Human Population Stratification and its Assessment by Microarray Genotyping


Population stratification is an important phenomenon in biomedical research and anthropology. The recent microarray technology allows genome‐wide assessment of this structure and opens new avenues for understanding and using the rich diversity of the human genome across populations.

Keywords: population stratification; population structure; microarray genotyping; SNP; genetic ancestry

Figure 1.

Two main scenarios resulting in population stratification. (a) Two populations of different allele frequencies at many loci contribute different proportions of individuals to cases and controls. (b) Two populations of different allele frequencies at many loci contribute different admixture proportions to cases and controls.

Figure 2.

Individual panels of European‐derived ancestry in the context of European stratification. (a) The Coriell Caucasian panel (n=42), based on 9114 genome‐wide SNPs. (b) CEPH Utah individuals (n=74), using 6207 genome‐wide SNPs. (c) STRUCTURE runs of the Coriell Caucasian individuals based on all available SNPs (bottom) and sets of SNPs most informative for the north‐southeast European axis of ancestry (mainly reflected in PC1). Redrawn from Bauchet et al..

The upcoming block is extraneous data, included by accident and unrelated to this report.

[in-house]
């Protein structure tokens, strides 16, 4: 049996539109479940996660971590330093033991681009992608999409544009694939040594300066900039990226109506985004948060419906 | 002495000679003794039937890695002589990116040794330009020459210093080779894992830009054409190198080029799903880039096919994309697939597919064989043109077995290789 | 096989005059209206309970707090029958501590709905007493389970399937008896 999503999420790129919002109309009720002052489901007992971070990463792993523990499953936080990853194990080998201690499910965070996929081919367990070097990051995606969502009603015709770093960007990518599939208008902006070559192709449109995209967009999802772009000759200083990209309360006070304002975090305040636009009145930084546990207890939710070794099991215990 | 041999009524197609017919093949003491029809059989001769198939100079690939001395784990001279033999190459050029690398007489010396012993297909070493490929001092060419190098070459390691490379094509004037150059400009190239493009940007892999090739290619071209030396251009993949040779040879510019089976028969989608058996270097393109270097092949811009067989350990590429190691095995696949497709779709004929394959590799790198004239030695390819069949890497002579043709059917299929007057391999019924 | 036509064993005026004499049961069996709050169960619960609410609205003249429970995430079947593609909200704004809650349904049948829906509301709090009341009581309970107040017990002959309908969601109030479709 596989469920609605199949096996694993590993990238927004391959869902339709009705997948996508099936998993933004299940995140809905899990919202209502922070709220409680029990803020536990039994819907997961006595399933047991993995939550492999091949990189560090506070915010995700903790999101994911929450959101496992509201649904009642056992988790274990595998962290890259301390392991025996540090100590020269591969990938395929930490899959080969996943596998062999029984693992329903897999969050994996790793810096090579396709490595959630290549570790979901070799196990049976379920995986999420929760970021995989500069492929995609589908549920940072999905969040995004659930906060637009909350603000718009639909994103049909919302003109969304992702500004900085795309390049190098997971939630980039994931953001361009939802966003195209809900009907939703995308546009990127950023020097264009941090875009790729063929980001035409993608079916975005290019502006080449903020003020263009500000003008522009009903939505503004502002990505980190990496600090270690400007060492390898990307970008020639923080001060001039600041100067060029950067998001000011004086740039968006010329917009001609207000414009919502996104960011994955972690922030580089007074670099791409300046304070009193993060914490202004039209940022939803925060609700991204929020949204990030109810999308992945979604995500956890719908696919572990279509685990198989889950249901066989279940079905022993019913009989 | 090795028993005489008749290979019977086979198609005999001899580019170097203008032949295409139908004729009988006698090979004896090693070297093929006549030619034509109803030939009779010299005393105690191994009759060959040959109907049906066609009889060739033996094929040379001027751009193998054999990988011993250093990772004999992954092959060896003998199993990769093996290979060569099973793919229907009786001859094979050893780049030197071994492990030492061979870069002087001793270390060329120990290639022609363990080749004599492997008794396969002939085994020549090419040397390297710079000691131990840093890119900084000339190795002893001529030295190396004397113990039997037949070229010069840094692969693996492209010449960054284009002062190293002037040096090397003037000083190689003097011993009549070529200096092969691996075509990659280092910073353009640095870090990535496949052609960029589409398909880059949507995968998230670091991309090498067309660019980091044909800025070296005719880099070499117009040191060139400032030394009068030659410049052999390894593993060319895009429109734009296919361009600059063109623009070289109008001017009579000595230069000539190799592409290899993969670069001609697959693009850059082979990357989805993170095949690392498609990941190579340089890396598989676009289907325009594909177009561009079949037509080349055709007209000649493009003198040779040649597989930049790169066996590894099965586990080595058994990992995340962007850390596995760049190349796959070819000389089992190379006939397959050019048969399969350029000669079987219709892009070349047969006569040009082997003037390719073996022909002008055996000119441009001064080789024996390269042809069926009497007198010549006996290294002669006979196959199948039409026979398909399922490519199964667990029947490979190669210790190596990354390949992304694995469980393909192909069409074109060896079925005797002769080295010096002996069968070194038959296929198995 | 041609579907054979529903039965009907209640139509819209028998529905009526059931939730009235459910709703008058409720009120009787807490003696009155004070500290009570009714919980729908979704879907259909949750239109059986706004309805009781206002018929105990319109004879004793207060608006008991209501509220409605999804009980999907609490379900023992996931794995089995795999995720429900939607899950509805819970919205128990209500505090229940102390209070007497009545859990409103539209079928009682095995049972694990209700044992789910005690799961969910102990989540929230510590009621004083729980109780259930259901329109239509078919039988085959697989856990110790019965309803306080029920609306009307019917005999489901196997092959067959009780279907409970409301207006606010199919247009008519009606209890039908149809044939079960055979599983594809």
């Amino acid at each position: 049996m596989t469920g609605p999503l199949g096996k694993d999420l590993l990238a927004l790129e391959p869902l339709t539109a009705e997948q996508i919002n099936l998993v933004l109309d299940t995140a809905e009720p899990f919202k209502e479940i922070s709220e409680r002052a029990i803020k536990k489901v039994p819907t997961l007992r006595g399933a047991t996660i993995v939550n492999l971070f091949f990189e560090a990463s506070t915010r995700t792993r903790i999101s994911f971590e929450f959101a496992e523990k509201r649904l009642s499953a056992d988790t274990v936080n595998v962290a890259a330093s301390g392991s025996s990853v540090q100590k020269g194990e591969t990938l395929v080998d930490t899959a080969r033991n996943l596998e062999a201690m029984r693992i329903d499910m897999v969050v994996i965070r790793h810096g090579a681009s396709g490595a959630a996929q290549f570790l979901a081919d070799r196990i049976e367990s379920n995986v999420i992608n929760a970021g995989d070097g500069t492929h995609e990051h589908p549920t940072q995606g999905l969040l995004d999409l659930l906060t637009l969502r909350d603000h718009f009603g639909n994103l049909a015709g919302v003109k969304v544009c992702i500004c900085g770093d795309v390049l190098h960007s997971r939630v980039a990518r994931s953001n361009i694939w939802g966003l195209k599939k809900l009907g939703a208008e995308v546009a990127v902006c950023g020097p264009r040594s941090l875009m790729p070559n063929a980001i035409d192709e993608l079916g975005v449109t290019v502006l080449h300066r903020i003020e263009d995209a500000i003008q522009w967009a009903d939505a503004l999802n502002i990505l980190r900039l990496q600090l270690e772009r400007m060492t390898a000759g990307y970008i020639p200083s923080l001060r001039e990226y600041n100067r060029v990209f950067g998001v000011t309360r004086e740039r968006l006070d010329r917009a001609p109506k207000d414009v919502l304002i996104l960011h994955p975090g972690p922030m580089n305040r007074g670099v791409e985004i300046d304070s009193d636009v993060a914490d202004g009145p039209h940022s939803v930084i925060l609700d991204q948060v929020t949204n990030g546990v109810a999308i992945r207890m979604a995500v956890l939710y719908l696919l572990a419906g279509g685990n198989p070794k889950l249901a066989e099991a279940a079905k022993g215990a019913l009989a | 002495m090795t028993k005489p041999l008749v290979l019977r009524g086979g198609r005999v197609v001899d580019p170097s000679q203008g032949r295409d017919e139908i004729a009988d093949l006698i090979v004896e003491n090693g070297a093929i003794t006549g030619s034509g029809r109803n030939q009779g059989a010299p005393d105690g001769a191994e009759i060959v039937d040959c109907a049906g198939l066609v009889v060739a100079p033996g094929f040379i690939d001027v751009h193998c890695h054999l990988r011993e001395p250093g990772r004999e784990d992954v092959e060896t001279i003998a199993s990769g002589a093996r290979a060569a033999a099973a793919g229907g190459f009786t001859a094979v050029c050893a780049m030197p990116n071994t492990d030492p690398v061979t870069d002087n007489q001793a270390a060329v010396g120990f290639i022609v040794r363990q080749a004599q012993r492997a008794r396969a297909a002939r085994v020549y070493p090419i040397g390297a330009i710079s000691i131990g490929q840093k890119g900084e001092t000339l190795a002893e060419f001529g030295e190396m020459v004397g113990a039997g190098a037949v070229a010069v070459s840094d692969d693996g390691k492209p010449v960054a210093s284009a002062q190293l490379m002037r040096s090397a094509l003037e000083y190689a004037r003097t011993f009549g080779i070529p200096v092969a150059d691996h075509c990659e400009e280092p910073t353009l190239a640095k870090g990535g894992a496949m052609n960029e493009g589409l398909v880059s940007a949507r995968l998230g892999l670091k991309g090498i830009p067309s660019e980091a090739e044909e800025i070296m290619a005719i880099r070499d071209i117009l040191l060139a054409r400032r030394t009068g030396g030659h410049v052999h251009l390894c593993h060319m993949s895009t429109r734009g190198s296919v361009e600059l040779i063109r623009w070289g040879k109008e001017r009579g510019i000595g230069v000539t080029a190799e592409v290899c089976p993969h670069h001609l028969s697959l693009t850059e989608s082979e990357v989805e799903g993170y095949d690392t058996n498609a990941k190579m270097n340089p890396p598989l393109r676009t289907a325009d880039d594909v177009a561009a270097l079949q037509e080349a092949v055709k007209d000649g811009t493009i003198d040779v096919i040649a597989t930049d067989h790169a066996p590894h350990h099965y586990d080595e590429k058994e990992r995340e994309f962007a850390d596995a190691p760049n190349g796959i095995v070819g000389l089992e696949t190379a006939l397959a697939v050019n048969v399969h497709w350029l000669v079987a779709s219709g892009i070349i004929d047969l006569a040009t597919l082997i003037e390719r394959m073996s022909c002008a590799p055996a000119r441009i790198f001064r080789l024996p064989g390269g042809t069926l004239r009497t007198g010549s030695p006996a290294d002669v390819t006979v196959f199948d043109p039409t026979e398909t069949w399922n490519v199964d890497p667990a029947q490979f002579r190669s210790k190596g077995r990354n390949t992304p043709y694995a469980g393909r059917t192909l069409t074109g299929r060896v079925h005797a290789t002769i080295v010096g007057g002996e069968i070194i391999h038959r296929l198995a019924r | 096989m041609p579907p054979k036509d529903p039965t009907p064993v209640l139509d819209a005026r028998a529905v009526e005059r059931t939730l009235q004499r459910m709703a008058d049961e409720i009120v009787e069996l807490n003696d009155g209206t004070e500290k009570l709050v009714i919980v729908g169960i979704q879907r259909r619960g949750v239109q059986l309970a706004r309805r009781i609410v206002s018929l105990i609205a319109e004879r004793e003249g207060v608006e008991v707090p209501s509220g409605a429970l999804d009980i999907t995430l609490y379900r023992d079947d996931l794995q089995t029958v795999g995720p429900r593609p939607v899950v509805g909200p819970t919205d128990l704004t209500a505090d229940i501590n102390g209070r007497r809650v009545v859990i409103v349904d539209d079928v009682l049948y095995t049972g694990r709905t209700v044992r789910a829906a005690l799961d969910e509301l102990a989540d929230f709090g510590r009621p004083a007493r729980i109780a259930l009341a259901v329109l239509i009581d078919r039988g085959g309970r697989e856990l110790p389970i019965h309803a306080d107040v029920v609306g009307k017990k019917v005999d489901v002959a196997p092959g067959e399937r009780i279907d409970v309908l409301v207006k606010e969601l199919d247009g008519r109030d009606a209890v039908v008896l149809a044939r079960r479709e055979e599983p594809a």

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Further Reading

Jobling M, Hurles M and Tyler‐Smith C (2004) Human Evolutionary Genetics: Origins, People and Diseases. Garland Science.

Reardon J (2005) Race to the Finish: Identity and Governance in an Age of Genomics. Princeton: Princeton University Press.

Recent developments in correcting population structure in association studies:

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Bauchet, Marc(Mar 2008) Human Population Stratification and its Assessment by Microarray Genotyping. In: eLS. John Wiley & Sons Ltd, Chichester. [doi: 10.1002/9780470015902.a0020797]